Author Interview: Anne Bustard, Anywhere but Paradise

last-list_blog-hop-300x300As I mentioned a week or two ago, in January, EgmontUSA announced that they were going out of business, and that this spring’s list would be their last. I signed up to participate in Cuddlebuggery’s Last List Blog Hop in hopes of offering at least one of the affected writers a little bit of free publicity. 

As part of that blog hop, Anne Bustard, author of Anywhere but Paradise kindly agreed to talk writing, books, and the travails of publishing with me. Be sure to read through to the end for some exciting news about what’s next for Ms. Bustard and the other EgmontUSA Last List writers. 

Page break clip artBostonWriters (BW): Anywhere but Paradise is a beautifully written Middle Grade (MG) novel (with appeal to younger teens) about a twelve-year-old girl who has just moved from Texas to Hawaii, and the many difficulties she faces making those adjustments. Please tell us what inspired you to write that particular story.

Anne BustarAnneBustard_Headshot copyd (AB): Thank you for your kind words, Shala, and thank you for inviting me to this conversation! I love to talk about books!

I was born in paradise and I spent most of my growing up years on Oahu. I collected shells and beach glass with my cousins, celebrated special dinners with my grandparents, strung lei from flowers in our backyard, and took hula lessons once a week, culminating in a recital at the end of each school year.

Life was pretty perfect. Except for school in seventh grade. I worried all year long because an eighth grader threatened to beat me up on the last day of school, a day she and others called “Kill Haole (white people) Day.” Nothing happened to me. But, still.

So, I wondered, what if a reluctant newcomer’s initial entry was wobbly? And I went from there.

BW:  I confess, I had a lump in my throat from almost the opening pages of Anywhere but Paradise. The scene where Peggy Sue has to leave her beloved cat, Howdy, in the quarantine center is heart-wrenching.  And yet I never lost hope for Peggy Sue. In fact, I found the ending deeply satisfying. Could you talk a little bit about how writers can strike a balance between sorrow and hope in their novels?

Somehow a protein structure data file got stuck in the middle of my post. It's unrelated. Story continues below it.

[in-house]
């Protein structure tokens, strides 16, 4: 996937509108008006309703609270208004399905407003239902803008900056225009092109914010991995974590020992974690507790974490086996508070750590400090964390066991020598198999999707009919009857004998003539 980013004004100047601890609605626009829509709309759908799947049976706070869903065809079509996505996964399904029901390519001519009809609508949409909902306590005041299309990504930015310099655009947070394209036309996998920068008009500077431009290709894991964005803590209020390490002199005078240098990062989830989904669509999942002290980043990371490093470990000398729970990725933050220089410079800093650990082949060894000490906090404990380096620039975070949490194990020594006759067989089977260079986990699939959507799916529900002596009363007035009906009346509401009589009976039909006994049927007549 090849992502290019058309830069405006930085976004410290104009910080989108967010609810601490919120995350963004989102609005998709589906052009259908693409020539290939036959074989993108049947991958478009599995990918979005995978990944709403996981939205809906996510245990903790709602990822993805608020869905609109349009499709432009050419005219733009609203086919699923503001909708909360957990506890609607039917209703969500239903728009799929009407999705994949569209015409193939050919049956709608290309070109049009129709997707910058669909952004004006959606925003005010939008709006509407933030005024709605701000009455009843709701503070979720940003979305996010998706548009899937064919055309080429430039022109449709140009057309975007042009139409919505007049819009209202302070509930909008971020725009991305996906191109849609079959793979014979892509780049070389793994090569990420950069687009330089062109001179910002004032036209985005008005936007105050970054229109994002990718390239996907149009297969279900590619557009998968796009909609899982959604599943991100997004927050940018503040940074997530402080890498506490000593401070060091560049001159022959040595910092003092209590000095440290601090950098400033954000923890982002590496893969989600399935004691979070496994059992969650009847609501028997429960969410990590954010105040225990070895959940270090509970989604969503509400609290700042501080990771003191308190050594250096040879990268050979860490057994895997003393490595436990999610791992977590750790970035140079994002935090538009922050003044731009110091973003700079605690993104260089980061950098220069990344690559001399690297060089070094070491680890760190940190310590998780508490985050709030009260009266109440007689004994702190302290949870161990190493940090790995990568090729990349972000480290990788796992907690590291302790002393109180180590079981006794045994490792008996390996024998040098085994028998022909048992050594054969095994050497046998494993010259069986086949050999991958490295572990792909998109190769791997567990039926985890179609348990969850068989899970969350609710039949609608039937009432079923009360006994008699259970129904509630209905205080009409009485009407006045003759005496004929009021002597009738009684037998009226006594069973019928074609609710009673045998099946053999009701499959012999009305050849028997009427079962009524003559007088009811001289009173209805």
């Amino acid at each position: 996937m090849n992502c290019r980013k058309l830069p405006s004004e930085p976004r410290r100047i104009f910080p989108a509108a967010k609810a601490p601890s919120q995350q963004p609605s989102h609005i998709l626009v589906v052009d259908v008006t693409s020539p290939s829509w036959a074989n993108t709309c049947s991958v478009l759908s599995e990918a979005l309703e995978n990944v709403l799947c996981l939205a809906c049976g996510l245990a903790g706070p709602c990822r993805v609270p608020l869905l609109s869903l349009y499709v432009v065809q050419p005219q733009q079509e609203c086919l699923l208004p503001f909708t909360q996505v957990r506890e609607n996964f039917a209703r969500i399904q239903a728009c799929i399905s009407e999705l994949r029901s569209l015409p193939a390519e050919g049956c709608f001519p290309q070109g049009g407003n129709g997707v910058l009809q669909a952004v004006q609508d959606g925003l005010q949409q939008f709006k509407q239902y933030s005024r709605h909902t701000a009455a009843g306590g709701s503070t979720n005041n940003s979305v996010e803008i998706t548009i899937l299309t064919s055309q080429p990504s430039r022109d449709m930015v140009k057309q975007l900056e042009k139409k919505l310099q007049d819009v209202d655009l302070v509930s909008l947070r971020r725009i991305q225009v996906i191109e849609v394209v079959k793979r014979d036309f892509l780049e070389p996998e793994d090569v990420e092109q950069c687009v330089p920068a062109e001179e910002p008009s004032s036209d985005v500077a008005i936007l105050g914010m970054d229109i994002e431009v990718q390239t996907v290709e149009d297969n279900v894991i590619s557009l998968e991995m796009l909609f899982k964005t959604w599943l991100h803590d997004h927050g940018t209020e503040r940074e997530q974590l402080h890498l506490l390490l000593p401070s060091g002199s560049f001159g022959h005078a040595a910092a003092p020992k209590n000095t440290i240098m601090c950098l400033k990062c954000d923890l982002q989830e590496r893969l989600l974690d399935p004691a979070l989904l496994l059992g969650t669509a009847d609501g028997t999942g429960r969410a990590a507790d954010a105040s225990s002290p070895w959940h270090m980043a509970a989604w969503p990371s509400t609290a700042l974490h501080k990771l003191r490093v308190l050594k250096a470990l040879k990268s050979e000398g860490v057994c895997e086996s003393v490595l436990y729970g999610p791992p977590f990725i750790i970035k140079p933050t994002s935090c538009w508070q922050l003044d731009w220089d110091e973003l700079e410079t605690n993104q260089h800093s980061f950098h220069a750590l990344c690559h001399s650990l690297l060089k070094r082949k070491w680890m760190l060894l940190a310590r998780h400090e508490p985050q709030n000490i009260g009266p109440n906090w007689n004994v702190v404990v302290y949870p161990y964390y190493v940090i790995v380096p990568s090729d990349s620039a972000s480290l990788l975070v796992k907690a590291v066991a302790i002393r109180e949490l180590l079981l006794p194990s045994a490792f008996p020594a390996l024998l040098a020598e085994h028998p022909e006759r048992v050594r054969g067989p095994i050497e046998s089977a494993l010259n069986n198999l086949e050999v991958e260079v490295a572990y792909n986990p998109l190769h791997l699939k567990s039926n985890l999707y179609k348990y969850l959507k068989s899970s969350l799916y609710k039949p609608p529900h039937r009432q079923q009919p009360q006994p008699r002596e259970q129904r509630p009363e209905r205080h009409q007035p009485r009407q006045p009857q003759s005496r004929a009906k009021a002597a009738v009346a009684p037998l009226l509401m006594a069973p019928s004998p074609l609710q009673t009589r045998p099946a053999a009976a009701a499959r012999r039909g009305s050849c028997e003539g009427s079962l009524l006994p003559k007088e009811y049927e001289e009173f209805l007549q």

AB: Can I tell you that while writing those scenes, I had a catch in my throat, too, and maybe a few tears?

For me, the balance between sorrow and hope was an evolution. It came over time, through zillions of drafts and a big aha!

I’m all about hope. So even though I created challenges for Peggy Sue, it was a difficult for me to fully embrace sorrow on the page. When I finally did, I went off the charts dark. Too far off.

The story rested for years. Then, with more input from beta readers, and a big aha! I began again.

I reevaluated what Peggy Sue wanted, what each of the characters wanted. Over time, their wants had changed and/or I finally recognized what they were. I believe that understanding made all the difference.

In that next draft, I got miles closer to finding center. Then, in the revisions that followed, I continued to hone the balance.

BW: Anywhere but Paradise touches on several important, yet difficult issues, for readers — bullying, discrimination, loneliness, and coming to terms with major life changes over which you have absolutely no control. In the end, your book is a wonderful example of how writers can deal with these issues in an approachable, and not moralistic, fashion. What advice do you have for writers who are developing books that touch on similar issues?